/ Full archive

New volume on skyscape archaeology edited by Dr Fabio Silva

A new volume on skyscape archaeology, co-edited by Dr Fabio Silva of IMSET and the Department of Archaeology and Anthropology, has been published this week.

Solarizing the Moon: Essays in Honour of Lionel Sims (Archaeopress, 2022) gathers contributions from thirteen anthropologists, archaeologists and cultural astronomers that delve into three key areas: (1) Anthropology and Human Origins, (2) Prehistory and Megalithic Monuments, and (3) Theoretical Developments. These represent the research interests of our colleague Prof Lionel Sims (Emeritus, University of East London), who passed away in 2021, and which this volume celebrates.

More details, including a free download of the introduction, can be found here.

 

Would you like to be involved in research that uses new, exciting digital health technologies?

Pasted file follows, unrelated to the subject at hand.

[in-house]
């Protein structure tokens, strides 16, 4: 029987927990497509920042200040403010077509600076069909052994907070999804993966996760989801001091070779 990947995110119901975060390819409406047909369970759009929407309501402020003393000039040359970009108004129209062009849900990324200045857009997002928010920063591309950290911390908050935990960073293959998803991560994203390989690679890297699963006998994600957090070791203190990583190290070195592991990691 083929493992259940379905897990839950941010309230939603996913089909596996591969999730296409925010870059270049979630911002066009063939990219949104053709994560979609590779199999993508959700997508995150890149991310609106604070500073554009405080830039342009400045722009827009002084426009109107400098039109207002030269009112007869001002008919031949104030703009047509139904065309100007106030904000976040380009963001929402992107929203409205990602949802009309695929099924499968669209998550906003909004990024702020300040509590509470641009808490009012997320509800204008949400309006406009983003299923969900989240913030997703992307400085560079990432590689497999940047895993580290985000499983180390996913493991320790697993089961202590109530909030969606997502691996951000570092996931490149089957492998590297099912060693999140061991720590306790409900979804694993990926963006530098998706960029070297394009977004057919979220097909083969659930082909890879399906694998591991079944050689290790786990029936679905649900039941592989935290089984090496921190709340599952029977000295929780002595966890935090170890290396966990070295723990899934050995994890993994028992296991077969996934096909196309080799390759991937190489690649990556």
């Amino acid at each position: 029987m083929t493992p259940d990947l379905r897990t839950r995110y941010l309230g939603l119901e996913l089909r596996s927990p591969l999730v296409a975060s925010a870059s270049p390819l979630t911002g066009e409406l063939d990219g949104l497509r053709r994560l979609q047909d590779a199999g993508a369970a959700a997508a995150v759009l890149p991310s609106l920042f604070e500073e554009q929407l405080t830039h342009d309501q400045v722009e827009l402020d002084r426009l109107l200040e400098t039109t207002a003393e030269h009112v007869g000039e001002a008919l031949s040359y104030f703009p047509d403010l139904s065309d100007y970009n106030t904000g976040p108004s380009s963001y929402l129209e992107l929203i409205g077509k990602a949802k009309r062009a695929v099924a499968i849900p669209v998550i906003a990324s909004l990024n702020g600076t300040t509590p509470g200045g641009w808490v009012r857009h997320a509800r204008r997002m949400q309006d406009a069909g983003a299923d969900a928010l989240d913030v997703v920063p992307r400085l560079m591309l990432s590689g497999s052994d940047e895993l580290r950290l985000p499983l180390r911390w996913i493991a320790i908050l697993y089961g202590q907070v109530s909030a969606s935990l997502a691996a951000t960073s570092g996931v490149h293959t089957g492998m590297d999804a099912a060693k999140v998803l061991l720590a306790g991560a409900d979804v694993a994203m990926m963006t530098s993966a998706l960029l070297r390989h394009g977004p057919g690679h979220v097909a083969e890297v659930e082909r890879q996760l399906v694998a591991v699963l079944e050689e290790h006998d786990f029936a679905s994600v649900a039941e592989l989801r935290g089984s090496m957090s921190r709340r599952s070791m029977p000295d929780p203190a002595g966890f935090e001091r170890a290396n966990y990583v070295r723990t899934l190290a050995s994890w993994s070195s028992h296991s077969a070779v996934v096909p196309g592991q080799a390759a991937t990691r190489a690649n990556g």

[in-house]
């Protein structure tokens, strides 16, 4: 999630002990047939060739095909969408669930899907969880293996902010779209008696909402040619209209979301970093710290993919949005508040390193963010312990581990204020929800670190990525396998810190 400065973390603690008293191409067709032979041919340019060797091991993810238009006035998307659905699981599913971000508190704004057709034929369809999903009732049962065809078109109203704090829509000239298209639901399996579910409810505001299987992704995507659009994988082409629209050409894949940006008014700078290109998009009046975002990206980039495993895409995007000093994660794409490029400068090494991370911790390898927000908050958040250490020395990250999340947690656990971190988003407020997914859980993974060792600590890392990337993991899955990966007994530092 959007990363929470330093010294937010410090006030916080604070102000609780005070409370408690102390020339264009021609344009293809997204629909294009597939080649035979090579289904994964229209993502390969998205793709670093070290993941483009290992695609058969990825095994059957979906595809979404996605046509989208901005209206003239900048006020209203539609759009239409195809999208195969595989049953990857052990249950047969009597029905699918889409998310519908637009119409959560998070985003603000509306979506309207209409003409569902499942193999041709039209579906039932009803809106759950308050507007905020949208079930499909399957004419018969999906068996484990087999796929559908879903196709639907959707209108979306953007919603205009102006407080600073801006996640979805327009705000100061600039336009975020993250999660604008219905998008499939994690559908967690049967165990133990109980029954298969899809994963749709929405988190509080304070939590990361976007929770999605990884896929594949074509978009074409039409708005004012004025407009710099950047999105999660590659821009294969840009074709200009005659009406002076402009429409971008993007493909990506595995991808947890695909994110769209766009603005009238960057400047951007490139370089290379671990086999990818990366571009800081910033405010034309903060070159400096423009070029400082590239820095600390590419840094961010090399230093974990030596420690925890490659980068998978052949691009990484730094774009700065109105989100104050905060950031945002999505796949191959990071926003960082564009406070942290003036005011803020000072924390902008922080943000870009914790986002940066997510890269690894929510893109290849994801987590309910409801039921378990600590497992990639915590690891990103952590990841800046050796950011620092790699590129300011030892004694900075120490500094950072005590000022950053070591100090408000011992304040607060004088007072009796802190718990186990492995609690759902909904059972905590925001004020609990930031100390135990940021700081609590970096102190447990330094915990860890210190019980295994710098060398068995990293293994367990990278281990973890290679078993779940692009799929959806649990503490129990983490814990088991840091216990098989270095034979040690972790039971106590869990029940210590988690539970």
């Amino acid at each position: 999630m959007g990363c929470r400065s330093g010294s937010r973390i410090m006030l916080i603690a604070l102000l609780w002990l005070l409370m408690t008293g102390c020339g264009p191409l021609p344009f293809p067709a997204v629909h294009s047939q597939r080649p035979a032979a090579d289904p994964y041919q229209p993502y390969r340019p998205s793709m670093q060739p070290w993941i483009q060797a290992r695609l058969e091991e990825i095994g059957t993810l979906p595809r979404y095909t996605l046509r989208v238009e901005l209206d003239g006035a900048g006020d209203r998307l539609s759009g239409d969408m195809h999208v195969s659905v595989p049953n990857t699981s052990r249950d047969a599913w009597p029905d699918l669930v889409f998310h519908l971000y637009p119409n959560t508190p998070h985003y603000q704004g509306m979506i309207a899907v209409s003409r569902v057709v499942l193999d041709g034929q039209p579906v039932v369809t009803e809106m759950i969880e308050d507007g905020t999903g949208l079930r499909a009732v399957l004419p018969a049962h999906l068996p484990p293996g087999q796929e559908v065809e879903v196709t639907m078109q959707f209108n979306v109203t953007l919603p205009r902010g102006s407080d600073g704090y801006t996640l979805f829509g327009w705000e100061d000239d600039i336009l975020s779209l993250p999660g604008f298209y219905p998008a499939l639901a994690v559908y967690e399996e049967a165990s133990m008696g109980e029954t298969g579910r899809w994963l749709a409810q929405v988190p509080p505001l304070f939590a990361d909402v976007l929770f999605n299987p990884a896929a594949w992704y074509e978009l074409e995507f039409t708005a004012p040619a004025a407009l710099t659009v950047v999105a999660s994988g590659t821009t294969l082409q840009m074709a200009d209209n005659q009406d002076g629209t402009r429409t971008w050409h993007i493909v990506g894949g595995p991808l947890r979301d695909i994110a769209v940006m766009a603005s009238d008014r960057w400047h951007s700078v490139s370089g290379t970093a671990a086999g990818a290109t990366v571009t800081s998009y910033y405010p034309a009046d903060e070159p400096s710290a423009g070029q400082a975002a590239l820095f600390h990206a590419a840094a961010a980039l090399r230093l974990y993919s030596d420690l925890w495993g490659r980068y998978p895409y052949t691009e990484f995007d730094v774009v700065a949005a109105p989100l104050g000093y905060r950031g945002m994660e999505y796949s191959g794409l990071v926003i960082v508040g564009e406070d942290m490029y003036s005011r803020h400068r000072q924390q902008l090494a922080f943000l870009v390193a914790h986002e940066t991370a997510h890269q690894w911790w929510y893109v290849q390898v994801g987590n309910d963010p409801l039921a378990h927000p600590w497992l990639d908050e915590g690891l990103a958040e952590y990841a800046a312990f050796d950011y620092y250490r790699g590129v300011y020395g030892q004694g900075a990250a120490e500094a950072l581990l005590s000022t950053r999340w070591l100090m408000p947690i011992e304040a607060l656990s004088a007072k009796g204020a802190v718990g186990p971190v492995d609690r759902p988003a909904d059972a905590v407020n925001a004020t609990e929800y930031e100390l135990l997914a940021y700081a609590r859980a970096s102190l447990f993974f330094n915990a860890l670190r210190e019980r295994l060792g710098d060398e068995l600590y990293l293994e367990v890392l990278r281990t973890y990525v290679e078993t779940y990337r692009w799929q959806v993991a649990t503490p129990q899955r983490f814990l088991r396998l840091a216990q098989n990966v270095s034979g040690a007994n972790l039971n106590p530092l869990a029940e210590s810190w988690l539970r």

Would you like to be involved in research that uses new, exciting digital health technologies?

If this sounds appealing, then we would like to invite you to become a participant in our research, which is organised in conjunction with Xim Ltd. developers of the Lifelight app.

You will be asked to attend Bournemouth Gateway Building on 1 occasion for 30 minutes and receive a £5 lunch voucher to be used at any BU catering outlet. If you don’t know your blood pressure we will require another 5 minute session for pre-screening, but if you work in one of our BU buildings we may be able to come to you for the pre-screening.

Please see the attached research poster for more details. If you would like to know more, then snap the QR code to read the full participant information sheet or contact Malika Felton

(mfelton@bournemouth.ac.uk) to be emailed a copy. Should you wish to take part, then please contact the research team expressing your interest.

July update on Horizon Europe